Inherent Vice — so wrong it's right

Paul Thomas Anderson's all-star caper is entertaining if you can chuck your conventional film expectations out the window.

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Inherent Vice 
Directed by Paul Thomas Anderson. Stars Joaquin Phoenix, Joanna Newsom, Katherine Waterston, Jordan Christian Hearn, Eric Roberts, Owen Wilson, Martin Short and Benicio del Toro. Now playing at local theaters. Rating: Four out of five stars.

Around one hour into Paul Thomas Anderson's Inherent Vice, we see a photo of a colorful L.A. party configured into a Last Supper tableau with an Owen Wilson messiah — just one of the many visuals that drive home the movie's tacky brilliance.

The psychedelic detective noir caper is set in 1970 L.A., in a cute little oceanfront community called Gordita Beach. Introductions are made by narrator Sortilège (Joanna Newsom), neighbor and confidante of Larry "Doc" Sportello (Joaquin Phoenix). 

Doc gets a surprise visit from his long-absent ex-girlfriend, Shasta (Katherine Waterston), who reveals that her new sugar daddy, real estate mogul Mickey Wolfman (Eric Roberts), might be in trouble.

The visit sets off a chain reaction of odd events: A" Black Gorilla" ex-con (Michael Kenneth Williams) tips Doc to one of Wolfman’s Aryan Brotherhood security guards and a new real estate development that has has eerily razed an entire neighborhood. Doc seeks out the desolate plot and finds an over-the-top massage parlor. After meandering through a purple plush-carpeted hallway, he is knocked out. He comes to next to the pursued skinhead, who's lying dead in the dirt beside him. (One of the best scenes in the film: Les Baxter exotica lounge music plays as little red advertising flags flap in the wind.) Doc is nearly arrested for the skinhead's murder by his cop nemesis, Detective Christian “Bigfoot” Bjornsen (Josh Brolin), but it turns out he doesn't really need the assistance of his lawyer buddy, played with deadpan brilliance by Benicio del Toro.

Shasta and her billionaire boyfriend go missing, and Doc also gets a job solving the disappearance of one of Shasta's smack-addict friends, Coy Harlingen (Owen Wilson), who turns out to be an FBI informant working for a Nixon propaganda group.

If you’re still with us, more situations unfold involving a boat and crime syndicate called the Golden Fang, a runaway, her corrupt and loaded dad, another evil skinhead, a loan shark on the take and a kooky, coke-addled dentist played by Martin Short.

The story, adapted faithfully from Thomas Pynchon's 2009 novel, is hectic, dreamy, panicked and lumbering all at once. You could say it has a stoner sense of timing. Cartoon-like comedy converges with multi-layered historical references, yards of colorful polyester, and sexy-lady eye candy.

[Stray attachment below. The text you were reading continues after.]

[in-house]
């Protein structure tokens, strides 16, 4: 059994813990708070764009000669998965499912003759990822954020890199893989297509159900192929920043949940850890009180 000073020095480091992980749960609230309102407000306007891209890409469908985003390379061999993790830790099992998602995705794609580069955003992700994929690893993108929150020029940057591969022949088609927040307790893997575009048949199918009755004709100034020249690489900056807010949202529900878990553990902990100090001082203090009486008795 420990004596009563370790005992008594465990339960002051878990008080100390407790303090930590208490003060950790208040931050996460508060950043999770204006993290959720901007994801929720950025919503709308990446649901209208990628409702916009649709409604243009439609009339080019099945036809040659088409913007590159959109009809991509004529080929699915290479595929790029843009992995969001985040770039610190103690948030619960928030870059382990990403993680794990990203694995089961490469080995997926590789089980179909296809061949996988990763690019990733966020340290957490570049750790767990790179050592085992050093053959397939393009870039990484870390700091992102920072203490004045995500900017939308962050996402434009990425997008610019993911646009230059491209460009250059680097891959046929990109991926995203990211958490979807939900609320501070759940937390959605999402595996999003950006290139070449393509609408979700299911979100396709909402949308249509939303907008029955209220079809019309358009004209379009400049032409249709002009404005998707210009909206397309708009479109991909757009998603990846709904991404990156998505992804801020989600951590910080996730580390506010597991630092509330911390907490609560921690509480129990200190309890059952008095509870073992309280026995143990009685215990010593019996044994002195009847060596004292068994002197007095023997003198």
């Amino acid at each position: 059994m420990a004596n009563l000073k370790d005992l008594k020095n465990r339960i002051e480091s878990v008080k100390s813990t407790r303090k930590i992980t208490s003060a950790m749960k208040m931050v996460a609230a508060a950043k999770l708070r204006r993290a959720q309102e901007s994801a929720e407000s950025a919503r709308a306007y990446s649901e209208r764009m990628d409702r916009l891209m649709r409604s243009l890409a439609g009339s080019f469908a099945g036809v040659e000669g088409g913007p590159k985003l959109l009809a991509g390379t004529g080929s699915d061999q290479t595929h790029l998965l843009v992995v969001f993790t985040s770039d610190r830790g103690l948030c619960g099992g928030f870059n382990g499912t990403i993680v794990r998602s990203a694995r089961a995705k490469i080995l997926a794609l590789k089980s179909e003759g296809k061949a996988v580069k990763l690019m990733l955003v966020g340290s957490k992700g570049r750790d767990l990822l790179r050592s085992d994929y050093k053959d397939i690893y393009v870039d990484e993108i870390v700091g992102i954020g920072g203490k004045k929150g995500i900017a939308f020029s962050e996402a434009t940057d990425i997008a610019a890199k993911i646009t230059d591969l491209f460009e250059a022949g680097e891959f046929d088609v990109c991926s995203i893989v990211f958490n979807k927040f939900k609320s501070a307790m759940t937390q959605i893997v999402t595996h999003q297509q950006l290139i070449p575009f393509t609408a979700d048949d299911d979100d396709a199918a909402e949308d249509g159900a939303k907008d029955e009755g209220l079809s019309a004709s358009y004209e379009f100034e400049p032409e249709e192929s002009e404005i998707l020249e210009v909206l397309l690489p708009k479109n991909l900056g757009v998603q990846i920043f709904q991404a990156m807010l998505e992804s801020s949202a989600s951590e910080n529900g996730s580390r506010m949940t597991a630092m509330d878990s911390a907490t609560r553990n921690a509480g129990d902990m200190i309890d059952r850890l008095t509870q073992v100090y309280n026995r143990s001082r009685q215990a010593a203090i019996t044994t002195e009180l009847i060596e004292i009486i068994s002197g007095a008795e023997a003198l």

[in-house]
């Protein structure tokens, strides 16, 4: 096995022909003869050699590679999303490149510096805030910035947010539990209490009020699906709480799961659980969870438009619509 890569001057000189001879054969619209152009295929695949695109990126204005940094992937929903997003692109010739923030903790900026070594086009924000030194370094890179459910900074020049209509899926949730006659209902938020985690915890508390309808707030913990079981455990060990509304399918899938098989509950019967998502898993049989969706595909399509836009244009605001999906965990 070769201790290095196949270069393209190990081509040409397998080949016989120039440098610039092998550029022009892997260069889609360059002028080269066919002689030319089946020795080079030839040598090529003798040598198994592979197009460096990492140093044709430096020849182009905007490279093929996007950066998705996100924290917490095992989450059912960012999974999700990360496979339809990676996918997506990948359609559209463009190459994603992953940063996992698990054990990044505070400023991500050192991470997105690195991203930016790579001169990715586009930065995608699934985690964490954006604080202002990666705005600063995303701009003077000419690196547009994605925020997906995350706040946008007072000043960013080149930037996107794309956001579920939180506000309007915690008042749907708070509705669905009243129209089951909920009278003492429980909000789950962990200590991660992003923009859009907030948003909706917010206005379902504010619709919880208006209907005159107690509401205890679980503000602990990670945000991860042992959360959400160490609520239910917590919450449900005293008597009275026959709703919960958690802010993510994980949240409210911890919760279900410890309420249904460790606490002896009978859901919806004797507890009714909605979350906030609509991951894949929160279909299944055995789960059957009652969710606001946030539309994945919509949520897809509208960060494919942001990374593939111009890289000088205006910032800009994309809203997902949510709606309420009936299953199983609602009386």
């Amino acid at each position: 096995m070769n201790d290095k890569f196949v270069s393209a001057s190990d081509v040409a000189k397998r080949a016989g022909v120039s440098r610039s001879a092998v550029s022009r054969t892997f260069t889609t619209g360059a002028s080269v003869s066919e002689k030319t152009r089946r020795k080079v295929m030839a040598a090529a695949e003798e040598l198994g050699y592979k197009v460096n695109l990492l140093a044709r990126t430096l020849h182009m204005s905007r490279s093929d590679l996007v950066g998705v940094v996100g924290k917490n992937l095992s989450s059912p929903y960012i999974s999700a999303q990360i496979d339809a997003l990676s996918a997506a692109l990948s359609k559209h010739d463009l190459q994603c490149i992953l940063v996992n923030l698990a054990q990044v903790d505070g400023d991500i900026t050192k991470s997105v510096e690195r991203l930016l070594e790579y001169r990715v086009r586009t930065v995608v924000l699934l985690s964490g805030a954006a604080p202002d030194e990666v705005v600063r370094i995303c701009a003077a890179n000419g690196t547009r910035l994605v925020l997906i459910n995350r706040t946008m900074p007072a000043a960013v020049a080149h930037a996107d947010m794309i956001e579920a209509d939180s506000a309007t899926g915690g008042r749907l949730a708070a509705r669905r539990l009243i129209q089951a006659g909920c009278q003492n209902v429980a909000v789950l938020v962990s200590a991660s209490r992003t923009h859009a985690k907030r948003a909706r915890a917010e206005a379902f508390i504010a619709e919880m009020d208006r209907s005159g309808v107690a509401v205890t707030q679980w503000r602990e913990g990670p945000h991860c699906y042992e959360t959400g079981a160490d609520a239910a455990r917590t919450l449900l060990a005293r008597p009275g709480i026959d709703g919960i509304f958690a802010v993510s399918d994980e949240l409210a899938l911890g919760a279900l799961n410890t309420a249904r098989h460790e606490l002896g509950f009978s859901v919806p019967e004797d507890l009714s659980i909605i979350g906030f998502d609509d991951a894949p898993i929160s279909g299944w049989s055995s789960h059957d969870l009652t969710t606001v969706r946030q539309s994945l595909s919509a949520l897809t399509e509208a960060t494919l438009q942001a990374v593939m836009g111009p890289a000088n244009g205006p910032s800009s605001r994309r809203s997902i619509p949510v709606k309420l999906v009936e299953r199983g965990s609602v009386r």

Anderson’s unconventional pacing may put off some moviegoers, but it’s par for the course considering his increasingly denser and darker filmography. The director of There Will Be Blood and The Master has come a long way since his taut disco-porn epic Boogie Nights and his last comedic outing Punch-Drunk Love (2002). 

No matter, Inherent Vice offers great performances and cameos throughout. Phoenix's Doc is poised to join the court of Hollywood stoner royalty alongside The Big Lebowski's Dude. He's a sweet, bumbling misfit who conjures brilliant cockamamie schemes to solve mysteries. Phoenix's physical comedy is first rate (watch him flail before being clocked on the head with a baseball bat). 

Joanna Newsom's narration is nothing short of word porn. Her Sortilège is the matriarch of the film, a wise, earthy, beautiful woman in a sea of bimbos — Reese Witherspoon's FBI agent excepted. (Too bad both aren't in the film longer.) Potential band names from the film include Chick Planet, the name of the aforementioned massage parlor, and Little Kid Blues, a condition poignantly coined by Wilson's Coy, who's separated from his daughter.

Some of the most quotable lines come from Josh Brolin’s comedically sadistic Bigfoot, who characterizes Shasta’s disappearance as “she went all groovy on us.” He's hilarious as the closeted and codependent bully-cop who has a boatload of issues. 

Like Doc, Inherent Vice is endearing, flaws and all. Yes, it's excessive and unevenly paced, but Anderson's psychedelic odyssey gives us something more than a series of wacky events. It's mythic and allegorical with musings on greed and fear and, most of all, L.A's history of corruption. Anderson, a Cali native himself, knows his City of Angels all too well. He reminds us that L.A.'s beautiful illusions are propped up and maintained at the cost of human lives and welfare. The anxiety of the time period is resonant; the story takes place when the Manson Family and Vietnam War bludgeoned American innocence.

So if you’re able to chuck all your sensible-moviegoer notions out the window, you’ll find comedy, heart and even some gravitas in Inherent Vice. Best of all, Anderson is still an expert at giving us all-star, Altman-esque ensemble casts with combustible chemistry.

The biggest star of the film, of course, is the multiple-genre soundtrack by Radiohead’s Jonny Greenwood. Embedded below.



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